Joovy Zoom 360 Ultralight Jogging Stroller Review
February 26, 2017
● Very smooth ride
● Extra-wide canopy
● Generous storage basket
● Awkward to carry when folded
● Handlebar is not adjustable
● Has foot brake only
Joovy’s latest jogger—which is several hundred dollars cheaper than some high-end jogging strollers—glides and steers easily, even on gravel, and offers great sun protection. It also has roomy storage and comes with a parent console.
Rating: 4 stars
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As a former triathlete, I love to run, but having a jogging stroller in Brooklyn, NY, was out of the question—even the most streamlined versions were too bulky and heavy. There was just no way to store one, let alone lug one down from our third-floor walkup apartment and still have enough energy to exercise. But now that my family has relocated to Minneapolis, I’ve been looking forward to trying to run with my daughter. We’re living in a duplex blocks away from a great lakeside path, and I see jogging strollers everywhere. Many parents here seem to use them as their regular stroller for walks to the park or around the neighborhood. Because I’m easing back into the whole running thing (and am expecting our second baby), I knew I needed a jogger that can switch from a fixed to swivel front wheel so I can also stop to walk. I was also looking for something as lightweight as possible.
The Zoom 360 weighs just under 26 pounds, which despite the “Ultralight” name, is pretty average for a jogging stroller ( Ed Note: The lightest joggers on the market are closer to 20 pounds). Its aluminum frame does weigh slightly less other jogger favorites like the BOB Revolution Flex (which is a little over 26 pounds). Joovy seems to have dubbed this version “Ultralight” because the company shaved off 10 percent of the weight from its previous jogger edition.
The Zoom’s 12-inch air-filled front tire can be locked in place so it’s stable and safe for running, but can also be set to swivel so you can use the stroller for walking workouts or post-run errands. The switch is down by the front wheel, so you do need to stop and kneel to change the setting. The 16-inch back tires—which, like the front tire, you pump up with air like bike tires—make the jogger dramatically easier and smoother to push than a regular stroller.
While some joggers include hand brakes, the Zoom’s only brake is a foot bar. The brake is easy to use when wearing running shoes but tough to release in flip flops, and the stroller has a strap that attaches to your wrist in case it runs away from you.
The roomy stroller seat doesn’t sit super upright, but it does recline pretty far back. However, while the stroller’s manual says it can carry kids up to 75 pounds, its 20-inch seat back height may be a tight fit for older or taller children. My little one is just 2 years old and already uses the harness in its second-highest setting, even though her feet don’t reach the footrest. The adjustable five-point harness isn’t padded at all, but it doesn’t seem to bother my little passenger. The canopy extends pretty far, providing lots of shade, and has a peekabboo window in back.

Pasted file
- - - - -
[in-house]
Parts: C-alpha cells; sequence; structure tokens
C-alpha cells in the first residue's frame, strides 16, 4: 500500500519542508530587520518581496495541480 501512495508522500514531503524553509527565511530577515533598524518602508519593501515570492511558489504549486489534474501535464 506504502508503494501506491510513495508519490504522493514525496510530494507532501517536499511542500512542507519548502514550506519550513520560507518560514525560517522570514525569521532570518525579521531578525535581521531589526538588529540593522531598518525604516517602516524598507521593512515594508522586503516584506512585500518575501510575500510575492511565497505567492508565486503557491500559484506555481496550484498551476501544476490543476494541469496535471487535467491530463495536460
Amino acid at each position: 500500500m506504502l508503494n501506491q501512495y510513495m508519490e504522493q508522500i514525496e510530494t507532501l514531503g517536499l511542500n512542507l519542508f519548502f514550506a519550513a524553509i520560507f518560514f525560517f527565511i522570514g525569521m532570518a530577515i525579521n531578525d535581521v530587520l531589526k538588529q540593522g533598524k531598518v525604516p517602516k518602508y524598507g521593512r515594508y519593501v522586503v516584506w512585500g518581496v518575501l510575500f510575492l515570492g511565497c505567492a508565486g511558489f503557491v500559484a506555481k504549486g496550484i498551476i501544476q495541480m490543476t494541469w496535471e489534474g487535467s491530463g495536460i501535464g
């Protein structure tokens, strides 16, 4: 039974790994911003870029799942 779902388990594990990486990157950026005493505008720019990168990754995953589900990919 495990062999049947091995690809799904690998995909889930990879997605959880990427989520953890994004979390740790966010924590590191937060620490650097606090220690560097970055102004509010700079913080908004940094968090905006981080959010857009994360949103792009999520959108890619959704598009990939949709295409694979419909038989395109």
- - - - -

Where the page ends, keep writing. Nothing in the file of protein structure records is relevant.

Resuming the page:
The Zoom 360 comes with a handy neoprene parent console that has two cup holders and a zippered pouch for keys, and underneath the stroller seat is a large storage basket—you can easily stow supplies or even groceries. The stroller is also marked with reflective tape for evening runs. Note that Joovy doesn’t make a rain cover for this stroller.
When I first took the Zoom 360 out, I was surprised at how quickly it moved along a gravel surface without me having to work to push it, and the shock absorbers kept it gliding over the bumps. My daughter immediately loved the comfortable seat, interior mesh pockets for her snack stash, and the high perch the large back wheels provide. She falls asleep easily while riding in the jogger, even on rough terrain.
As long as I don’t need to maneuver through narrow doorways, I’ve quickly come to prefer the Zoom 360 over my regular stroller, even if I’m just going for a walk. It takes so little effort to keep it moving along the sidewalk.
To fold the stroller, you do need two hands, but it’s pretty easy: just lift the flap labeled “fold” and pull the cord. The wheels are all quick-release, so the stroller is pretty compact when collapsed—it can even fit in a crowded car trunk. However, the folded stroller doesn’t have a handle or strap to pick it up with, so it’s awkward and heavy to carry any real distance.
The stroller’s design allows for a high, comfortable ride for baby and creates plenty of room under the seat. At 46-inches tall (or 3 feet, 10 inches), the non-adjustable handlebar is very comfortable for both me and my husband, although we’re on the taller side (5 feet, 9 inches and 6 feet, 1 inch, respectively), so I’m not sure what the experience would be like for shorter parents.
Joovy offers car seat adapters for this stroller that are compatible with many brands, including Britax B-Safe and the Graco Classic and Click Connect lines ( sold separately for $40). The Zoom’s guidelines say it can be used from birth with a car seat and with babies as young as 3 months with the stroller’s seat fully reclined.
The Zoom 360 is an excellent and affordable option for joggers or parents who want to take their strollers offroad for walks on gravel paths or grass. Serious runners may want to pay more for a jogger with hand brakes or a fancier suspension system, but Joovy offers a great all-around jogging stroller for parents looking to stay fit.